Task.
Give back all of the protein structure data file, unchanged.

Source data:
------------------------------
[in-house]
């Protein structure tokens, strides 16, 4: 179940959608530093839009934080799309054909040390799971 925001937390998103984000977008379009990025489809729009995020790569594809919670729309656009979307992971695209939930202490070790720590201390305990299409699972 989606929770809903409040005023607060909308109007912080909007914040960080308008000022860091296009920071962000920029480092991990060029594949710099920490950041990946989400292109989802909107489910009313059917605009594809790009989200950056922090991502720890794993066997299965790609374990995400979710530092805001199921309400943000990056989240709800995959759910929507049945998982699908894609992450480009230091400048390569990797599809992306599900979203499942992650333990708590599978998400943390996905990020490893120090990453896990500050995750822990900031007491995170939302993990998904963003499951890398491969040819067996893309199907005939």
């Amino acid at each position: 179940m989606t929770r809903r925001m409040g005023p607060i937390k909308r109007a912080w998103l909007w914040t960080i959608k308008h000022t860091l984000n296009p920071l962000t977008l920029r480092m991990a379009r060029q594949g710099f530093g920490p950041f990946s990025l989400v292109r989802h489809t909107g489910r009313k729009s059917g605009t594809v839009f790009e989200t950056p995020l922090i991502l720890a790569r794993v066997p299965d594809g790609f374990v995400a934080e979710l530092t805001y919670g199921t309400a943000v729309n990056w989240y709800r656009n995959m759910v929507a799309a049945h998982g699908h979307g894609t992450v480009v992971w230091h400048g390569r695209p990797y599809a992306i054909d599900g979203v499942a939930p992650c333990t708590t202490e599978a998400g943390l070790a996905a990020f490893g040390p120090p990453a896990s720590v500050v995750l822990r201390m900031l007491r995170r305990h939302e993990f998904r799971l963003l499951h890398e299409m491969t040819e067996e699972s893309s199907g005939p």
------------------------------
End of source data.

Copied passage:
[in-house]
């Protein structure tokens, strides 16, 4: 179940959608530093839009934080799309054909040390799971 925001937390998103984000977008379009990025489809729009995020790569594809919670729309656009979307992971695209939930202490070790720590201390305990299409699972 989606929770809903409040005023607060909308109007912080909007914040960080308008000022860091296009920071962000920029480092991990060029594949710099920490950041990946989400292109989802909107489910009313059917605009594809790009989200950056922090991502720890794993066997299965790609374990995400979710530092805001199921309400943000990056989240709800995959759910929507049945998982699908894609992450480009230091400048390569990797599809992306599900979203499942992650333990708590599978998400943390996905990020490893120090990453896990500050995750822990900031007491995170939302993990998904963003499951890398491969040819067996893309199907005939």
């Amino acid at each position: 179940m989606t929770r809903r925001m409040g005023p607060i937390k909308r109007a912080w998103l909007w914040t960080i959608k308008h000022t860091l984000n296009p920071l962000t977008l920029r480092m991990a379009r060029q594949g710099f530093g920490p950041f990946s990025l989400v292109r989802h489809t909107g489910r009313k729009s059917g605009t594809v839009f790009e989200t950056p995020l922090i991502l720890a790569r794993v066997p299965d594809g790609f374990v995400a934080e979710l530092t805001y919670g199921t309400a943000v729309n990056w989240y709800r656009n995959m759910v929507a799309a049945h998982g699908h979307g894609t992450v480009v992971w230091h400048g390569r695209p990797y599809a992306i054909d599900g979203v499942a939930p992650c333990t708590t202490e599978a998400g943390l070790a996905a990020f490893g040390p120090p990453a896990s720590v500050v995750l822990r201390m900031l007491r995170r305990h939302e993990f998904r799971l963003l499951h890398e299409m491969t040819e067996e699972s893309s199907g005939p």